I blogged last month about the UK smart metering project and the fact that UK consumers are not really behind the project.
This sounds like a recipe for failure, especially when you consider that fuel costs will increase in the short term and unless citizens are educated about energy efficiency and have efficient and smart devices, the smart meters will not lead to any savings.
The Government's Smart Metering Implementation Programme (SMIP) aims to have smart energy meters in 30 million homes as well as businesses by 2020. It is part of the UK Smart Grid project and will require substantial contributions from the IT sector.
I likened the project to the NHS National Project for IT (NHSPfIT). Mainly because that was a huge IT project that ultimately failed. Some say it was too big to succeed.
The National Audit Office (NAO) has now reported on the project and its comments made me feel like reiterating my feeling that the Smart Grid project could be as difficult as the NHS NPfIT.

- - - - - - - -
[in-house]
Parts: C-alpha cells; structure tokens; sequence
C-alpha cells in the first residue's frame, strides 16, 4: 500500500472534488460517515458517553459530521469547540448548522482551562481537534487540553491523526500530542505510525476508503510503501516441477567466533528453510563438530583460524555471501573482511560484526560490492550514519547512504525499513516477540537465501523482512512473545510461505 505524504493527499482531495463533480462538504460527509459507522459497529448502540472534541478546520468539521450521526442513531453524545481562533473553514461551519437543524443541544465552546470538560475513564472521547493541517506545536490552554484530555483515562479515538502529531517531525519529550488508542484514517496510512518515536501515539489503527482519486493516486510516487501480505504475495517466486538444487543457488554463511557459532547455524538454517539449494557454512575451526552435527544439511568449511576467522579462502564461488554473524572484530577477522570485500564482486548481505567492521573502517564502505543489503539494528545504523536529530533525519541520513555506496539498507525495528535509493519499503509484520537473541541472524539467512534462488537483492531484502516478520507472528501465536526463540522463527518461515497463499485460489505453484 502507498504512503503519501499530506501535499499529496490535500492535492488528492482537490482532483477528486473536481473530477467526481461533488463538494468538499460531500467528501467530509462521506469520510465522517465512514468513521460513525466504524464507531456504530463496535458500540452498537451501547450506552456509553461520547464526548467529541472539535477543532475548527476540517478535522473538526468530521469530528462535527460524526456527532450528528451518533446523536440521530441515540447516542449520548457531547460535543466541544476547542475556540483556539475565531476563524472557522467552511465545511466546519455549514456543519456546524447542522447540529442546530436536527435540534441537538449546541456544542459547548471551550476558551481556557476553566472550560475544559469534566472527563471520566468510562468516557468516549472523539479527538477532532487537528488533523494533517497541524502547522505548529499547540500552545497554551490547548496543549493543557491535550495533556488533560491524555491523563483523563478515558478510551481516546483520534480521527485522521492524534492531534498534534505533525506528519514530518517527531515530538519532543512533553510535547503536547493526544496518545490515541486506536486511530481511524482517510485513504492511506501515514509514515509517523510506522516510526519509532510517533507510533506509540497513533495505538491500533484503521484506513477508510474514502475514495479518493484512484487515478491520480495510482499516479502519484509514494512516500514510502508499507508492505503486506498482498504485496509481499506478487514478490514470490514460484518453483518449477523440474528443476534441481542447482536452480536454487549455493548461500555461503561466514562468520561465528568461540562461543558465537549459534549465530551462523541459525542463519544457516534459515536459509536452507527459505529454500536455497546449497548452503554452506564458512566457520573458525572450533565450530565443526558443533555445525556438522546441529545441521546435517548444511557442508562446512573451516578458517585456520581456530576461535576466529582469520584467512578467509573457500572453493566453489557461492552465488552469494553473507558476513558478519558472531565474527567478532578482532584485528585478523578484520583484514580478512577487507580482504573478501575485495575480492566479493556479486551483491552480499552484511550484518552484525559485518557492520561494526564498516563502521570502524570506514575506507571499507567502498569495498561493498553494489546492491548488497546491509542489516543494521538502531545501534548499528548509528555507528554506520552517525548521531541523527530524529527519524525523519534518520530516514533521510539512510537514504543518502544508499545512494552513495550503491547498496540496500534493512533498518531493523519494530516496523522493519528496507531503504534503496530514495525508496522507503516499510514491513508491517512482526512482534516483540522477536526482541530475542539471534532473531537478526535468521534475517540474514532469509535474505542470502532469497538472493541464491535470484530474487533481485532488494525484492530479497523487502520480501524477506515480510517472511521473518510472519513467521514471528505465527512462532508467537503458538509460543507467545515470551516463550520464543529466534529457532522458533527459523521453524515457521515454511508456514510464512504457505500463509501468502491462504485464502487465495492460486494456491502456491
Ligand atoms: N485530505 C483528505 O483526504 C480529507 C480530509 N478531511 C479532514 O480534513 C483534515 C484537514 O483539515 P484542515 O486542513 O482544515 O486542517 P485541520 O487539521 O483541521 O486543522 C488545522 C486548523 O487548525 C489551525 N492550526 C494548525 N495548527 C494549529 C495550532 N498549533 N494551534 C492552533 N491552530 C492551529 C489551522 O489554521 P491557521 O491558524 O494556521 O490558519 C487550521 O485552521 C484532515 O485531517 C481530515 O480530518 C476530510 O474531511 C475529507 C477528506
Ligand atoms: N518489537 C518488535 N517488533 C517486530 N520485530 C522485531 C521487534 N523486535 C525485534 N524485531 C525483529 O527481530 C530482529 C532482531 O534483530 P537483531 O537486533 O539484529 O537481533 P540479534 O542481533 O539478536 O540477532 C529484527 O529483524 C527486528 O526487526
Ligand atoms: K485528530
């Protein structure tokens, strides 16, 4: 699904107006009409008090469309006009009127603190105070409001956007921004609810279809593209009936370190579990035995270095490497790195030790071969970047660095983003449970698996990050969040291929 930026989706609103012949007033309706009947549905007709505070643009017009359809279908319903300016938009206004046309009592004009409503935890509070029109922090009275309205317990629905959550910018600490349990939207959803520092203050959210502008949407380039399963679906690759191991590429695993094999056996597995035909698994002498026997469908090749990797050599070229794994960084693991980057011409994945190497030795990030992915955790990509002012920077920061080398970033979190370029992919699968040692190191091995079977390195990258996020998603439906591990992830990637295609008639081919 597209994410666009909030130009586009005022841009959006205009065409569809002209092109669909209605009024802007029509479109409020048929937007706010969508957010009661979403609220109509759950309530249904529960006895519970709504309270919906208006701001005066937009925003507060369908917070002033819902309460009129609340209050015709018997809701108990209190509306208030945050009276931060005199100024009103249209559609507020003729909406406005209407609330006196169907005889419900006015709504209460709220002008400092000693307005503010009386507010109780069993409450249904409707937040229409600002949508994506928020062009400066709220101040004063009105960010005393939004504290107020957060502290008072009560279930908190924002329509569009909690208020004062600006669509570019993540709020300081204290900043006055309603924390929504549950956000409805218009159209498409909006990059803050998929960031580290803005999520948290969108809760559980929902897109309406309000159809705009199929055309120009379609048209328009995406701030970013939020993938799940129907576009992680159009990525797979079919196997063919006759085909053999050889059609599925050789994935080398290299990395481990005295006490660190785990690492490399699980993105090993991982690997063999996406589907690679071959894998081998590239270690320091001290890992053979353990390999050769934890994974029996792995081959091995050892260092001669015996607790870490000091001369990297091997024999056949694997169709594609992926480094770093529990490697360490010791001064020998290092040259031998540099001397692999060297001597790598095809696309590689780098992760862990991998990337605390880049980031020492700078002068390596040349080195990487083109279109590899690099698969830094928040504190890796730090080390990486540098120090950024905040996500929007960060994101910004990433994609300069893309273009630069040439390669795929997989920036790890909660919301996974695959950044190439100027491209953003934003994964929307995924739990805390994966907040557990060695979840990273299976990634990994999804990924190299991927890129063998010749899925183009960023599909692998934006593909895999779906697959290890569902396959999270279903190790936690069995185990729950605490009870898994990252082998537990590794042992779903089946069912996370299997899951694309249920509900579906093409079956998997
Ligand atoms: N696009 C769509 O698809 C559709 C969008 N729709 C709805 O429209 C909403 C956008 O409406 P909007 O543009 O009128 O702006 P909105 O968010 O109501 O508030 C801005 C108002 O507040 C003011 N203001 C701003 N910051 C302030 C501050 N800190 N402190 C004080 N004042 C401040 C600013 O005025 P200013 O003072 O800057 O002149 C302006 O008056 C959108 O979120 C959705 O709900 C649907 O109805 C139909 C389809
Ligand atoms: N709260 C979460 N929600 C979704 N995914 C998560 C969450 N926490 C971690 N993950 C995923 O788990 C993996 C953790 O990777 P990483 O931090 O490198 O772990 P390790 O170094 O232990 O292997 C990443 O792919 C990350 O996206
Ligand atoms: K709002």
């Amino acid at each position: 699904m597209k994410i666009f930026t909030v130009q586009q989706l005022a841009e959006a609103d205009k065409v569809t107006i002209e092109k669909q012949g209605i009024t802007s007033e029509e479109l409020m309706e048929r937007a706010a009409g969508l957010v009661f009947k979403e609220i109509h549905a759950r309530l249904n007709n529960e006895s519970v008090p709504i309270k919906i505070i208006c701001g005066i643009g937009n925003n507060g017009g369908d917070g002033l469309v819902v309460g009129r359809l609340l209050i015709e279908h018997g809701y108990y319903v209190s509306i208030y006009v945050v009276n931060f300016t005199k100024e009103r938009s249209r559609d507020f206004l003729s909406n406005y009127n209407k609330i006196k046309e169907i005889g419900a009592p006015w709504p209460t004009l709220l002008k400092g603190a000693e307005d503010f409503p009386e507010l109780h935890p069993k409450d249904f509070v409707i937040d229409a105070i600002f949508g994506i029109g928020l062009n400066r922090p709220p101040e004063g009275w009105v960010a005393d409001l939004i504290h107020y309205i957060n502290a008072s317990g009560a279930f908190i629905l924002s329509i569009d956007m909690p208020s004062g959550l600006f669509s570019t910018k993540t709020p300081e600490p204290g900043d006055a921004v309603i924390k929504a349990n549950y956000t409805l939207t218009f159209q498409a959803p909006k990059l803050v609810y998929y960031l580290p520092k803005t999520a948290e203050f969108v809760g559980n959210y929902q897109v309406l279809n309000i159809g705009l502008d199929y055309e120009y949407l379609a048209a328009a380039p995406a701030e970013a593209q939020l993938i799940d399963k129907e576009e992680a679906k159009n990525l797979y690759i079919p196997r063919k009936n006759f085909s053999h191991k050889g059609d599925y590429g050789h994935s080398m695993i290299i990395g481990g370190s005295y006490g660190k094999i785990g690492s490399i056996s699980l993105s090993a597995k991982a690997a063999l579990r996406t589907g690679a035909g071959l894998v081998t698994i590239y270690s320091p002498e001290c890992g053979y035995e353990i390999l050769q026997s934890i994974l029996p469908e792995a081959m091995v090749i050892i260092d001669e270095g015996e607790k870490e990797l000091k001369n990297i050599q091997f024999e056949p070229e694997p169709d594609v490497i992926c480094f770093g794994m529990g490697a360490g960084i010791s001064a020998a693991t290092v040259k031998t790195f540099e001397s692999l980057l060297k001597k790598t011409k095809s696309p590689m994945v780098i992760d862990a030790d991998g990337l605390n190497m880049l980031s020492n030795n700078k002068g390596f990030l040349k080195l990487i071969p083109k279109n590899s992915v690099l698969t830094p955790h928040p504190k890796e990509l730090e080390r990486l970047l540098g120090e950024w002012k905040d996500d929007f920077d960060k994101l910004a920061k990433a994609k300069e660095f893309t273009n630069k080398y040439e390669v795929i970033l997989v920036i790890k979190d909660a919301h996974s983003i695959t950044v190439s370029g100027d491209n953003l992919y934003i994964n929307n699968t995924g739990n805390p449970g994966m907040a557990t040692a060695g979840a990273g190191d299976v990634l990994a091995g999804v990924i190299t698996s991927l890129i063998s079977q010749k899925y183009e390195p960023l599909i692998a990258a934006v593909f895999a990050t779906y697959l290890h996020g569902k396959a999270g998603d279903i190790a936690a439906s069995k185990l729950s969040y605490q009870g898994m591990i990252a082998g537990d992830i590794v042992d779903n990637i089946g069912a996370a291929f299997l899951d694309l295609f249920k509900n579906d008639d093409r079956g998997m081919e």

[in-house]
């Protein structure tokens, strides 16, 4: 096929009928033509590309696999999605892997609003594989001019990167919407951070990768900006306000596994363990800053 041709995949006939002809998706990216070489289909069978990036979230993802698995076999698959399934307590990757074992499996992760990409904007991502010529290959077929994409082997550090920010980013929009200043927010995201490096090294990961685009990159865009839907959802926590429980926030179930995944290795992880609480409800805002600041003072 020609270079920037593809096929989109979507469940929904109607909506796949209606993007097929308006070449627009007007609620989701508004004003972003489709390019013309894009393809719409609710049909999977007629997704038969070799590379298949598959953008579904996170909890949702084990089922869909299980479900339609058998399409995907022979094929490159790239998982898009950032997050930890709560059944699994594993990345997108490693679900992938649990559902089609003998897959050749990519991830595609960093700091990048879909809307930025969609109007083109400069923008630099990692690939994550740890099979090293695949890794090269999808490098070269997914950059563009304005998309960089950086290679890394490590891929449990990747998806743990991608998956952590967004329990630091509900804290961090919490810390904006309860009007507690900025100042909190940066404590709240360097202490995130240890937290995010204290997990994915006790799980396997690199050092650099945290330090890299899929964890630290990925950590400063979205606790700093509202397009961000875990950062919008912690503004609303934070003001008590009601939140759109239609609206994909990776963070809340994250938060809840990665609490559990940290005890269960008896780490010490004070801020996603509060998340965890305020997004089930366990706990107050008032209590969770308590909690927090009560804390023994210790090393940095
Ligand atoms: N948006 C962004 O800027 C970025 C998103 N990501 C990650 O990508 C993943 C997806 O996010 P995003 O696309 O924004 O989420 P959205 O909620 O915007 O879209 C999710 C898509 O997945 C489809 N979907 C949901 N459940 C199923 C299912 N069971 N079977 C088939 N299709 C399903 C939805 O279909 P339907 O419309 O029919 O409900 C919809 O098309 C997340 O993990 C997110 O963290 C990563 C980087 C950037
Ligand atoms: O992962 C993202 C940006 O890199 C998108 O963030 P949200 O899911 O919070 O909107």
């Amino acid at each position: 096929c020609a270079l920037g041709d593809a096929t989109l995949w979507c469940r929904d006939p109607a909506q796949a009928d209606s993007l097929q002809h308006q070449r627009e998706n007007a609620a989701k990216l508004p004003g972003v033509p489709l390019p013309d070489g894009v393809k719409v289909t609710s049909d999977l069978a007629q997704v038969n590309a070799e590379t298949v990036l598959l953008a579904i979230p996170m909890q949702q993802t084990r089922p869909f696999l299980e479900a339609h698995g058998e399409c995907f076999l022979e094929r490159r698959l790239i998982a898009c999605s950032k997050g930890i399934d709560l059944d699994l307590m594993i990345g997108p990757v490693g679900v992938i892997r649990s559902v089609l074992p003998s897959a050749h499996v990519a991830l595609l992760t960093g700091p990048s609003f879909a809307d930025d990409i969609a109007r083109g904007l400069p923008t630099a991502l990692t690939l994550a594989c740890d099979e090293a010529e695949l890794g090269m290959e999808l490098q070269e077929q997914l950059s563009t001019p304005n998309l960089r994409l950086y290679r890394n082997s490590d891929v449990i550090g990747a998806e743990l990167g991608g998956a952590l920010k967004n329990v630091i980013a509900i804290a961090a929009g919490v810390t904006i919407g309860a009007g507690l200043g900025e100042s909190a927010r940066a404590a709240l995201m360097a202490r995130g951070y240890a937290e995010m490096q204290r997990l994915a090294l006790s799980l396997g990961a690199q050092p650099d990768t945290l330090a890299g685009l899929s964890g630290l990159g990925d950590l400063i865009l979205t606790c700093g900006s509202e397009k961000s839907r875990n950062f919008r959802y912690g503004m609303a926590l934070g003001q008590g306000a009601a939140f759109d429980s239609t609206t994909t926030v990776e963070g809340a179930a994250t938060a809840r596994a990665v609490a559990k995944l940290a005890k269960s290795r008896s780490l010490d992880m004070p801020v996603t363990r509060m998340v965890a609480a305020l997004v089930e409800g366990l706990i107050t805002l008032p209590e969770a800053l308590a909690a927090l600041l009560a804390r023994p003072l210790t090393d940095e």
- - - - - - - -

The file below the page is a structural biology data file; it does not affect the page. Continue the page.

This is what Margaret Hodge MP, Chair of the Committee of Public Accounts, had to say:
"Smart meters could help us all cut our energy consumption but government's track record on delivering large programmes is patchy at best. At the moment the estimated cost is £11.3 billion, but all our experience suggests that this budget will be blown.
Also, for the money spent to provide value, we all have to change the way we behave. It is not clear how the Department will stimulate this behaviour change. And, as technology changes, the Department will have to be properly flexible to respond with up-to-date technology for the smart meters. These uncertainties can drive up costs more than planned.
We will keep a close eye on project progress, and would urge the Department to address the risks identified in this report."